In his 1960 book, The Image of the City, Kevin Lynch inspired a generation of architects, planners, designers, and citizens to envision urban spaces as a functioning whole. Using the concept of environmental legibility, he focused attention on the structure and organization of a city's wayfinding systems. Drawing upon extensive studies conducted in Boston, Jersey City, and Los Angeles, Lynch brought to life the orientation and navigation experiences of real people in real cities. He contrasted the anxiety and even terror caused by disorientation with the sense of balance and well-being produced by the easily recognizable patterns of a legible city. And he created a vocabulary for describing a city's elements that laid the foundation for modern wayfinding design.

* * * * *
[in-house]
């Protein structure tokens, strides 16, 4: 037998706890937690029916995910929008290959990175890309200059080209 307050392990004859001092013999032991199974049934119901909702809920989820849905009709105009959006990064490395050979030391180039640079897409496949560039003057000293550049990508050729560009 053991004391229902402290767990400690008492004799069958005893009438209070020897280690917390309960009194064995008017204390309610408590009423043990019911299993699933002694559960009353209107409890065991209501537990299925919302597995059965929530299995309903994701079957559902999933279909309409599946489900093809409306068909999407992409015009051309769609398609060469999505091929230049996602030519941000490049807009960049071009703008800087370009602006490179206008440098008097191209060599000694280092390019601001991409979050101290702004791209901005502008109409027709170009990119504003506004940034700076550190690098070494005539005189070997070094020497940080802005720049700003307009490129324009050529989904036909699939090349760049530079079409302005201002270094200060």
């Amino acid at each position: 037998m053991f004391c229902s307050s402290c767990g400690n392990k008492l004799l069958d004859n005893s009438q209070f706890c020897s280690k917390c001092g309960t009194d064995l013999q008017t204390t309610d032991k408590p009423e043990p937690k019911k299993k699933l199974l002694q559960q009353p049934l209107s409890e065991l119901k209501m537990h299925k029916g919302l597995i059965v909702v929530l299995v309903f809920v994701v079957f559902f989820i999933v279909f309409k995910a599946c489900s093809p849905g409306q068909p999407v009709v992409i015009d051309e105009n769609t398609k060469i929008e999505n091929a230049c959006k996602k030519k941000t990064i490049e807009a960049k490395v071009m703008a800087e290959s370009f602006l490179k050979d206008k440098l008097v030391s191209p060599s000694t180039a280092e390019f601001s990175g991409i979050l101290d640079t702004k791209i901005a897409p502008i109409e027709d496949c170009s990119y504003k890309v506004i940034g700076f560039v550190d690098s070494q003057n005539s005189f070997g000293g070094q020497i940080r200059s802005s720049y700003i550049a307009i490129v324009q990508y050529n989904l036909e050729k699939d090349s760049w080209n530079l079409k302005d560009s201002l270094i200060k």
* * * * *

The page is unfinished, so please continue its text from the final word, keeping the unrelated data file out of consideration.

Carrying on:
The streets, walkways, transit lines, canals, railroads, and other channels through which people occasionally or regularly move.
The walls, shores, fences, barriers, and other boundaries that create linear breaks in continuity, both separating and relating two distinct regions.
Major sections of the city that possess a common identifying character (e.g., The Financial District, The North End, China Town).
Intersections, enclosed squares, street corners, subway stations, and other transportation hubs that serve as points of reference, transition, and destination.
Towering buildings, golden domes, mountains, signs, storefronts, trees, doorknobs, and other physical objects that ...